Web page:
didn’t bring any extra voters.”
Napoliello and Brown said
they thought the campaigns of
both parties were fair.
“I think both parties did a very
good job of addressing the issues
and informing the residents who
live in the halls,” Napolidlo said.
Napoliello said when he takes
office, he will begin work on the
Vision Party’s goals - to work with
University Housing as a problem- <
solving vehicle; to strengthen local
government, or individual haU gov
ernments; to increase minority
and international student interac
tion in RHA; and to develop a
stronger connection between RHA
and ASUN student government.
Napoliello said he wants to
investigate dormitory residents’
concerns, then take issues to
housing, with which he will meet
once a month.
To strengthen local govern
ments, Napoliello said he wants to
hold workshops and training ses
sions for local government mem
“Well teach them how to write
legislation,” he said
Napoliello said he will contact
student leaders in student inter
national and minority groups and
dormitory residents to recruit
diverse RHA members.
He said he is interested in
hearing the concerns of minority
RHA elections
Resident hail students voted Wednesday to elect their representatives to
the Residence Had Association, which serves as the living units’ government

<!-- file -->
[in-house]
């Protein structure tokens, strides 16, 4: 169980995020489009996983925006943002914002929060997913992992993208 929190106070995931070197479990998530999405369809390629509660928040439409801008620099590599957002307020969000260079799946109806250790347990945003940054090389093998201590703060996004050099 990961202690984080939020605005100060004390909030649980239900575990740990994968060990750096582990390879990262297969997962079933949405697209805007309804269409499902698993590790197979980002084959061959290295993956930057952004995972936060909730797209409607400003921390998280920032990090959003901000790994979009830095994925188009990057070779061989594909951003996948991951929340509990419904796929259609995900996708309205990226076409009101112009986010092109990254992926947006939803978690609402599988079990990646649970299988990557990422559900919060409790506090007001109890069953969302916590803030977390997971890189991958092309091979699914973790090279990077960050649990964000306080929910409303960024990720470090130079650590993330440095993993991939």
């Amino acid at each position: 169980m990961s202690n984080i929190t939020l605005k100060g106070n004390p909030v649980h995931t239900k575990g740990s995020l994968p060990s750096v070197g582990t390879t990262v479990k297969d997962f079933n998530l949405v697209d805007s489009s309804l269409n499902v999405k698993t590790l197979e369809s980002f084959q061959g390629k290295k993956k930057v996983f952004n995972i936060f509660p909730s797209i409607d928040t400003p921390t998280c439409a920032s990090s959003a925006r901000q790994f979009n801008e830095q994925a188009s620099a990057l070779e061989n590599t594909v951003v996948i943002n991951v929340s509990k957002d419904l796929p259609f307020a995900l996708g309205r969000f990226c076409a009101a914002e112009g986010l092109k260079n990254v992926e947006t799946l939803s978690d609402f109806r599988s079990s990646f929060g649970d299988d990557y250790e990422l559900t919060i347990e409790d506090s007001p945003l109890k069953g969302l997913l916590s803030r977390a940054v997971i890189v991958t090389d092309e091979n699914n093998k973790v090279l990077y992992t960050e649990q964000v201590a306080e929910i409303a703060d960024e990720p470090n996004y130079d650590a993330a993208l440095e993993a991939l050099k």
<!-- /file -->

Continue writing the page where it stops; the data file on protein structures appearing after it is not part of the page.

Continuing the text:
O M.r.
Melanie Fai/DN
and international students.
“There are different cultures
... out there that myself and others
have not been introduced to,”
Napoliello said.
He also said he plans to have
an RHA representative at every
meeting of the Association of the
Students of the University of
Nebraska to ensure communica
tion between die groups.
Moeller said he and the Vision
Party candidates did a lot of
research to produce reasonable
Please see ELECTION on 7
A worldly feast: International bazaar serves diversity
■Visitors to the Nebraska Union
were able to sample delicacies from a
number of student organizations.
Eva Paris, a UNL graduate student in
modem languages, sank her teeth into a
curried pastry Wednesday and smiled.
"It's good,” she said.
The pastry, prepared by the
Singapore Club at Nebraska, was just one
of the international treats offered at
Wednesday's annual International Food
Bazaar in the Nebraska Union, where
international organizations prepared
and sold a myriad of foods.
Curtis Biggs, president of the
International Student Organization and
coordinator of the bazaar, said die goal of